Croton oil the most poisonous yet useful oil is produced from the Croton seeds obtained from the flowering plant Croton.
Now the first question that gets into your mind is that how can such a poisonous liquid be useful as an herbal oil.
Well, the oil is extracted from this plant by using the cold-pressed method or solvent extraction to extract more oil.
This plant is also referred to as rushfoil. Croton oil can be poisonous but can also be lethal. It is used for exfoliation of the skin and to make chemical skin peels.
It is also used for many industrial purposes. The oil blends well with lavender and rosemary essential oils. This oil is rarely used in aromatherapy.
Before we discuss the uses and benefits, we will discuss the properties it exhibits.
Croton oil along with its uses has some powerful and unique therapeutic effects. Here are the harmful and useful properties of this oil.
It acts as an irritant on your skin if you apply it.
It scales off the outer layer of your skin.
It causes inflammation when applied on your skin and has a sharply negative reaction.
4. Pain Inducer
When applied on your skin it can cause sharp pain and acts exactly opposite of analgesia.
Croton is known for its cytocidal properties as they kill the individual cells which help in cancer treatment.
It can lead to diarrhoea if it is taken internally. It is used as a cathartic to cleanse the intestines but to use this you need an expertise knowledge.You need to know the right concentration that has to be used.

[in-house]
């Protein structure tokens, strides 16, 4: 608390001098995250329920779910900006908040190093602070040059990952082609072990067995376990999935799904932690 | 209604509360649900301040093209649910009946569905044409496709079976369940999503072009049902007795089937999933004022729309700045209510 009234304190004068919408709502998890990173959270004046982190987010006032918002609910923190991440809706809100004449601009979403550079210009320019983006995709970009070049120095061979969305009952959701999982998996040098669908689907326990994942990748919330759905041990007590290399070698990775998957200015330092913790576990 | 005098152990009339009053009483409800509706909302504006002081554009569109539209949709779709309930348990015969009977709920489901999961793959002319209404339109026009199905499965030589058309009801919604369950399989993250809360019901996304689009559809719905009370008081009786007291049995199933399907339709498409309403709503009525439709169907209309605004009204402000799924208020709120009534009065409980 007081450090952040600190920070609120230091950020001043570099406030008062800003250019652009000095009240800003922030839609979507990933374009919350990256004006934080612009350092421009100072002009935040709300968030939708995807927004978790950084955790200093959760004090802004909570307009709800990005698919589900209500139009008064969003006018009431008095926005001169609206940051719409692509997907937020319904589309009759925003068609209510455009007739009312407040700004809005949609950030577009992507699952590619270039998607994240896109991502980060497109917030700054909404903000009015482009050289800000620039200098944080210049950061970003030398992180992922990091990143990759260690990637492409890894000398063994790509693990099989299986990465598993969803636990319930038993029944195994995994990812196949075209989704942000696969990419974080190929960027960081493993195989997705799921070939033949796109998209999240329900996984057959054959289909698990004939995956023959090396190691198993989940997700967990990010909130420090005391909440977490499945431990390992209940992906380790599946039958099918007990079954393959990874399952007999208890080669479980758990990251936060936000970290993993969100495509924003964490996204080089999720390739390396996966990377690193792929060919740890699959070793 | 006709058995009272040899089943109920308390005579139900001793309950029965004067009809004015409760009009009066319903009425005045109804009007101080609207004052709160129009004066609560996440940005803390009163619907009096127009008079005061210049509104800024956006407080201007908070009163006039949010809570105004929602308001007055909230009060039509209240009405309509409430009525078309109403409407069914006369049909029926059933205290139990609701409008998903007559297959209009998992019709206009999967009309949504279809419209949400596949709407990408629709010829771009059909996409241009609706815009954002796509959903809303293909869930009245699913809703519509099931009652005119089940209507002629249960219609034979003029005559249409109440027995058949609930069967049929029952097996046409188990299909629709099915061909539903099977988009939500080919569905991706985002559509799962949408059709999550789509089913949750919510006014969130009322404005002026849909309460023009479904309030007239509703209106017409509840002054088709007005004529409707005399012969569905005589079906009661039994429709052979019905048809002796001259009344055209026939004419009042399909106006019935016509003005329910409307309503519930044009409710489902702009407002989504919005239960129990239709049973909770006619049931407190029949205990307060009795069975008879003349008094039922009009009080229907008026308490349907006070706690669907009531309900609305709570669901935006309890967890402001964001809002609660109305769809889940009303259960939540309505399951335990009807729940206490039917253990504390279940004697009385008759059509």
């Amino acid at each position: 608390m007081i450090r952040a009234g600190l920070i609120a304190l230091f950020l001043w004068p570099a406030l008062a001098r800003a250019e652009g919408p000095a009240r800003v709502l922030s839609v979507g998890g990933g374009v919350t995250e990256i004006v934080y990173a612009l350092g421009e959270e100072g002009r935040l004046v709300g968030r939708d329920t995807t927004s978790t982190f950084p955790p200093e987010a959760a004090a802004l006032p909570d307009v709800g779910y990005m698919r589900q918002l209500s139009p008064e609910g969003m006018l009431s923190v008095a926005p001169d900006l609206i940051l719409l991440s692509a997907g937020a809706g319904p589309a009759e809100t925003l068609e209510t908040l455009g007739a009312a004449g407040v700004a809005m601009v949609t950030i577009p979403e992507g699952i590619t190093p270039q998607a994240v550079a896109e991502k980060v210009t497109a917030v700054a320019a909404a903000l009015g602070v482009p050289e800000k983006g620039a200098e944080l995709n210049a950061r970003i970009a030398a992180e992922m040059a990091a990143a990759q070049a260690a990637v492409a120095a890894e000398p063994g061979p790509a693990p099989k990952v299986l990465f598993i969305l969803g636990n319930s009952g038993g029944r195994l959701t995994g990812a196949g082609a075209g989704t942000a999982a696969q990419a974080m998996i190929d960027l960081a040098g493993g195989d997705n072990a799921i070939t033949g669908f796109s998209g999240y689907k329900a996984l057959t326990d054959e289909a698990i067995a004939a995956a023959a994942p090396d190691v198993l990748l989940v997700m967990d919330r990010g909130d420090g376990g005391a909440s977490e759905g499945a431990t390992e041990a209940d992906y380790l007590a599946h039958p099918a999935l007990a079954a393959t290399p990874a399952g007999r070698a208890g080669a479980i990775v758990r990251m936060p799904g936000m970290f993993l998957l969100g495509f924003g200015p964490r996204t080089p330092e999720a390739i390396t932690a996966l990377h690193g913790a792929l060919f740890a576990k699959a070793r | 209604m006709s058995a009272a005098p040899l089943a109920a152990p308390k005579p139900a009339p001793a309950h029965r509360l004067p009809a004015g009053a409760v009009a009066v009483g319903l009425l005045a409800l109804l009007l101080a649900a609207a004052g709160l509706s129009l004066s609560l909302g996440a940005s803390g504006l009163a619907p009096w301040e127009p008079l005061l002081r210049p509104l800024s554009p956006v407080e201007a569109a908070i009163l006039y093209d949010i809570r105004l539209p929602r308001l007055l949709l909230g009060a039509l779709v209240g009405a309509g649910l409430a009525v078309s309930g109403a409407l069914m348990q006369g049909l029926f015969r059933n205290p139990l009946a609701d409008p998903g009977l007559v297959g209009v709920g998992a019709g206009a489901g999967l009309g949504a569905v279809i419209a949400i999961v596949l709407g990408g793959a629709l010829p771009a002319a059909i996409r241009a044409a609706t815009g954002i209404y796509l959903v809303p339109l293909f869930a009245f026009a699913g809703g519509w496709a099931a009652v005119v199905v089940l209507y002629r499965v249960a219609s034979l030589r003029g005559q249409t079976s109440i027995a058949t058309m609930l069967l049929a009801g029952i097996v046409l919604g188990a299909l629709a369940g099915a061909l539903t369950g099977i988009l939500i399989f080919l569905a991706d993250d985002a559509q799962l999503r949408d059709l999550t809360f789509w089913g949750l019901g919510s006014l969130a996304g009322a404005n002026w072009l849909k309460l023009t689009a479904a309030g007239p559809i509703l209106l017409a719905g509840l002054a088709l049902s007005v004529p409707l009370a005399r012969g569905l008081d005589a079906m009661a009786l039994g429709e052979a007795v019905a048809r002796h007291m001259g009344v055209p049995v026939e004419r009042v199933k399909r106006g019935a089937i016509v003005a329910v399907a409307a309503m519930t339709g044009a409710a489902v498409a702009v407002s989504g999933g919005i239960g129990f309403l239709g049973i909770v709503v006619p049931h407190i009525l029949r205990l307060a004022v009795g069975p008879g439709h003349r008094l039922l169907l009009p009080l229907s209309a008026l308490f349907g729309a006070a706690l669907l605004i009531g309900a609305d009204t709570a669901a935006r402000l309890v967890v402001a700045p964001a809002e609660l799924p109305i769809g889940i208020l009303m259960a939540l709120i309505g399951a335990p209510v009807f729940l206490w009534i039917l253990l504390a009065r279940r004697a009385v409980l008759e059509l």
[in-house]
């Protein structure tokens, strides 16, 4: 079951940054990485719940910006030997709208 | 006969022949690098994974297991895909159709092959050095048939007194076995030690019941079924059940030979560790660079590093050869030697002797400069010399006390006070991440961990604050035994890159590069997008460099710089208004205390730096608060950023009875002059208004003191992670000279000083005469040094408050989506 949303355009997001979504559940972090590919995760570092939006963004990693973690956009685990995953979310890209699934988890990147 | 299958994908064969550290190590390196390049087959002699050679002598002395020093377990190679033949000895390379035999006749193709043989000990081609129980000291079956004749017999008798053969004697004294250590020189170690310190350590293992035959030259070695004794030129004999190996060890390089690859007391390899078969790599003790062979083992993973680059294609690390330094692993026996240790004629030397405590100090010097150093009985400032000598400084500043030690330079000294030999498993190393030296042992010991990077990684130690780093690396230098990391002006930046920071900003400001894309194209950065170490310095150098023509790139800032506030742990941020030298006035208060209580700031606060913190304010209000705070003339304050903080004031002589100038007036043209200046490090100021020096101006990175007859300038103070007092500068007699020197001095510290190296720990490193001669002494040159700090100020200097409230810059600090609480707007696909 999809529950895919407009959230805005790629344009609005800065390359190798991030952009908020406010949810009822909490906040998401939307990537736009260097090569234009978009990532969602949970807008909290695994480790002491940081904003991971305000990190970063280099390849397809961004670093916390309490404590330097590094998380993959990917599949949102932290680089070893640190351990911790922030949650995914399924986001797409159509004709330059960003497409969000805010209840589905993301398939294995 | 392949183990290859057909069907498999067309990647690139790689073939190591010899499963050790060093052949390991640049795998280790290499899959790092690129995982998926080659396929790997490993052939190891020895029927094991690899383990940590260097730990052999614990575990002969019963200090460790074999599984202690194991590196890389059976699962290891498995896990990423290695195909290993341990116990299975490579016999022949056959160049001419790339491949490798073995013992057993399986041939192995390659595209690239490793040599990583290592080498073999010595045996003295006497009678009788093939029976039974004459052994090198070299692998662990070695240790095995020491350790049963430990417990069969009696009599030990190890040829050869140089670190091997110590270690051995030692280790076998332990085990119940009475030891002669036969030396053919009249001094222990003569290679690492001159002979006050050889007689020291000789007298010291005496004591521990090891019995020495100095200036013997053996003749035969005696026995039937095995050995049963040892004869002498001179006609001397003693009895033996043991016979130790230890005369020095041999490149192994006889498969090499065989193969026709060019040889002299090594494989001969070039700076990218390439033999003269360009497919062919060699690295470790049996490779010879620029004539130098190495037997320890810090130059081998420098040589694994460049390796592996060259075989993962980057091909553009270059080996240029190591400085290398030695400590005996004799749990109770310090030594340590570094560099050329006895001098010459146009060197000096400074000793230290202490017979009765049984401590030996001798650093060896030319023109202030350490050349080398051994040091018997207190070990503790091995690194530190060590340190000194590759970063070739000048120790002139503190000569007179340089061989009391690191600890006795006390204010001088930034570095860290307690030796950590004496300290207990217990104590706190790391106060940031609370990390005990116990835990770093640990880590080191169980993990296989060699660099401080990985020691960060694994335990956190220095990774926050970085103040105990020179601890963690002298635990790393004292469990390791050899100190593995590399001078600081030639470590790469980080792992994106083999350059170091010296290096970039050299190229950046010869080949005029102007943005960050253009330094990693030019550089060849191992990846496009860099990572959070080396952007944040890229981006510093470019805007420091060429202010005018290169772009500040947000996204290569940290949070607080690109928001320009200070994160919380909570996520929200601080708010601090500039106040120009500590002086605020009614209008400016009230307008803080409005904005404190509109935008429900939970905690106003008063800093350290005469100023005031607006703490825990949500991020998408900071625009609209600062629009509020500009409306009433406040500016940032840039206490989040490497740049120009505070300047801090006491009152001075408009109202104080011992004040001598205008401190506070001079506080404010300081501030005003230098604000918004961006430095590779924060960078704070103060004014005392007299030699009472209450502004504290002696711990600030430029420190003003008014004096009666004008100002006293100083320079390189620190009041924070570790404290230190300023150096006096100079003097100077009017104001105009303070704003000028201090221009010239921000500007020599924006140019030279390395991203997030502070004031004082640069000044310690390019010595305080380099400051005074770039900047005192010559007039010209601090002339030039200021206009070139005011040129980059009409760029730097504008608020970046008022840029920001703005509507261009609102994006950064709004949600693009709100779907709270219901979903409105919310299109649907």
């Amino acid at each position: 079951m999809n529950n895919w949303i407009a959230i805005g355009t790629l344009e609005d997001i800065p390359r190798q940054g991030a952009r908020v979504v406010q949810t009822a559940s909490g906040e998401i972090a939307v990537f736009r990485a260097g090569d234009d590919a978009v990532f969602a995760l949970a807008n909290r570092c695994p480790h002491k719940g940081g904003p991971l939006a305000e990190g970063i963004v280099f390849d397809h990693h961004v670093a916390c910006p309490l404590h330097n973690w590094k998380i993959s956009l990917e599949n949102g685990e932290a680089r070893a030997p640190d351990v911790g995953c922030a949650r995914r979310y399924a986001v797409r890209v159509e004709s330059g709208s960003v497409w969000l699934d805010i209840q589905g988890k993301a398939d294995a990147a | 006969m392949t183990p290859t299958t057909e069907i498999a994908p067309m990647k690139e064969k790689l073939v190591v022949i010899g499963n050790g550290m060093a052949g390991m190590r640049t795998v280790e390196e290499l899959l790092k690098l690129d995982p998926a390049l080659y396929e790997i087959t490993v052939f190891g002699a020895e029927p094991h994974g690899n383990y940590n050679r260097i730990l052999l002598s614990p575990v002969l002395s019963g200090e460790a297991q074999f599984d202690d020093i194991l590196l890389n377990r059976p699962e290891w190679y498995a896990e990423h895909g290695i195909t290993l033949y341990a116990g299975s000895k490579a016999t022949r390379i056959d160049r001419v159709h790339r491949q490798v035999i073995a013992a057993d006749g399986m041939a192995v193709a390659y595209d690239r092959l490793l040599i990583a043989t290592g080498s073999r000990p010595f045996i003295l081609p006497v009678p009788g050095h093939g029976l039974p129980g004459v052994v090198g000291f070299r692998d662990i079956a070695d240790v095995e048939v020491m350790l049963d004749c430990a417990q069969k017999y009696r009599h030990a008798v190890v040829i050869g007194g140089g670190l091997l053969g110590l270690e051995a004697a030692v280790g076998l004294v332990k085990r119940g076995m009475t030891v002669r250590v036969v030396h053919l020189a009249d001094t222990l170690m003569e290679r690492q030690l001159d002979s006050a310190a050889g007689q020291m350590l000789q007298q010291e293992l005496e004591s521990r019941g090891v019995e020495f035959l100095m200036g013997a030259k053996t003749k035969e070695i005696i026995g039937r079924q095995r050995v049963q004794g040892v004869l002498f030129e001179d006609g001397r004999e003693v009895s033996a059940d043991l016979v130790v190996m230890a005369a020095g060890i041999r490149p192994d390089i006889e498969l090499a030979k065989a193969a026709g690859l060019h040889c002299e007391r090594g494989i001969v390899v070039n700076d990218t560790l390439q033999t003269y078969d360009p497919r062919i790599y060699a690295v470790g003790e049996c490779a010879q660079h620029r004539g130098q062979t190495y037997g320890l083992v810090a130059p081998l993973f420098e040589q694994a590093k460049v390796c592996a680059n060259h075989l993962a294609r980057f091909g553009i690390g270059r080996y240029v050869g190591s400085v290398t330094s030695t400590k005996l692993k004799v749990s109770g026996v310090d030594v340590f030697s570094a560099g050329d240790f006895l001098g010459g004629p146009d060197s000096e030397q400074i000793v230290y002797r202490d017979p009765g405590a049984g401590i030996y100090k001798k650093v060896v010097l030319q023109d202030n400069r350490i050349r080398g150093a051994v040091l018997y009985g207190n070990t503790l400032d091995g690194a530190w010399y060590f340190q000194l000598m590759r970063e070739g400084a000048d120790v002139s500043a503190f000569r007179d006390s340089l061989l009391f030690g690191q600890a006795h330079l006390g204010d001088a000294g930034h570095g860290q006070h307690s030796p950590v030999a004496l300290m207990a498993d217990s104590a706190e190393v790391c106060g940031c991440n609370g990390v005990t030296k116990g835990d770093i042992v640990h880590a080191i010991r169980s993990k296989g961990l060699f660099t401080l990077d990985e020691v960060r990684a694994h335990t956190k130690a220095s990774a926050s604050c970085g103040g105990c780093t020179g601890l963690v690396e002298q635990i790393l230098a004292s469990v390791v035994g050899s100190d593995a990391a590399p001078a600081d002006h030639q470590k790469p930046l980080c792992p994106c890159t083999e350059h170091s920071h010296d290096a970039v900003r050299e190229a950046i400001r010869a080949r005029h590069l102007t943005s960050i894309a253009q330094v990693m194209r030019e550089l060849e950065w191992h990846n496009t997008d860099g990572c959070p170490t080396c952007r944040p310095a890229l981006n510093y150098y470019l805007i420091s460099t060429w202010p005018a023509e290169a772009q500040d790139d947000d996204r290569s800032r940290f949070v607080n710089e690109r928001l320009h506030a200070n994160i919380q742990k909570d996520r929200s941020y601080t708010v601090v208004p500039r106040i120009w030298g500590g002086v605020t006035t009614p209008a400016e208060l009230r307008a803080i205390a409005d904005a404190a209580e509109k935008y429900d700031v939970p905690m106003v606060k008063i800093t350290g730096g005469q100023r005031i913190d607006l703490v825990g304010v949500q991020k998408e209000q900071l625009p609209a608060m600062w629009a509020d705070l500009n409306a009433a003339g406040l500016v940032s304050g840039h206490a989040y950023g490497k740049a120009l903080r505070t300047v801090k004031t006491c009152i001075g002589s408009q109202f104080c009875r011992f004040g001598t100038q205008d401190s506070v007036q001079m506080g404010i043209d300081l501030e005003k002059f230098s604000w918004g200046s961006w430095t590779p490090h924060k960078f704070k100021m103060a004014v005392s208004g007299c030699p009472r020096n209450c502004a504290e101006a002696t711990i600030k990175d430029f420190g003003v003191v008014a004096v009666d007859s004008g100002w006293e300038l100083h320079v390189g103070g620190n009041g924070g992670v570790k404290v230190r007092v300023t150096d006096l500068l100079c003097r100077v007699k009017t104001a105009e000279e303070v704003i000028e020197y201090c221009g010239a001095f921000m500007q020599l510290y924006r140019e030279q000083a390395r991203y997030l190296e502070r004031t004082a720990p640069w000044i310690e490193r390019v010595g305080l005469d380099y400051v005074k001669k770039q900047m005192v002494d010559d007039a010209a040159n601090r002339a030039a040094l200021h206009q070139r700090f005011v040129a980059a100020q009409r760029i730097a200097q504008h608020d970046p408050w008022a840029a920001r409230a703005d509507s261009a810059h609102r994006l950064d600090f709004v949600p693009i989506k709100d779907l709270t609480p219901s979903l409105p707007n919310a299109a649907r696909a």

The compound called phorbol esters present in this oil has anti tumour promoting effects.
Used to kill intestinal parasites present in your body.Now we can proceed with the health benefits it has for you.
Health Benefits Of Using Croton Oil
1. Skin Exfoliator
This acts as a skin exfoliator. This oil is usually used in the chemical peels which are prepared for your skin exfoliation. Phenol, croton chemical peel, is the most commonly used peel.
When this is applied to your skin, it scales off the thin layer of the outermost skin layer which is the epidermis. This may have a deep burning sensation and pain on your skin.
The visible redness of this will take two weeks to heal. The most important part comes when the skin heals itself, and the elastin and collagen fibres fill up space.
This will help you flatten the wrinkles, depression scars, raised scars and fine lines which are formed on your skin. You can also try home facial methods.
But these peels are not at all helpful on your skin conditions like stretch marks because it doesn’t exhibit any effect on the dermis part of your skin.
With its useful exfoliating effect it also has many strong side effects and risks which may lead to redness, burning and sharp pain on your skin.
Be careful and know about your skin from any professional before you start using it. I advise you not to use this before prior knowledge.
In some sensitive cases, this oil may scrape off your skin up to dermis which may lead to complications. These peels have very strong effects of anti-aging.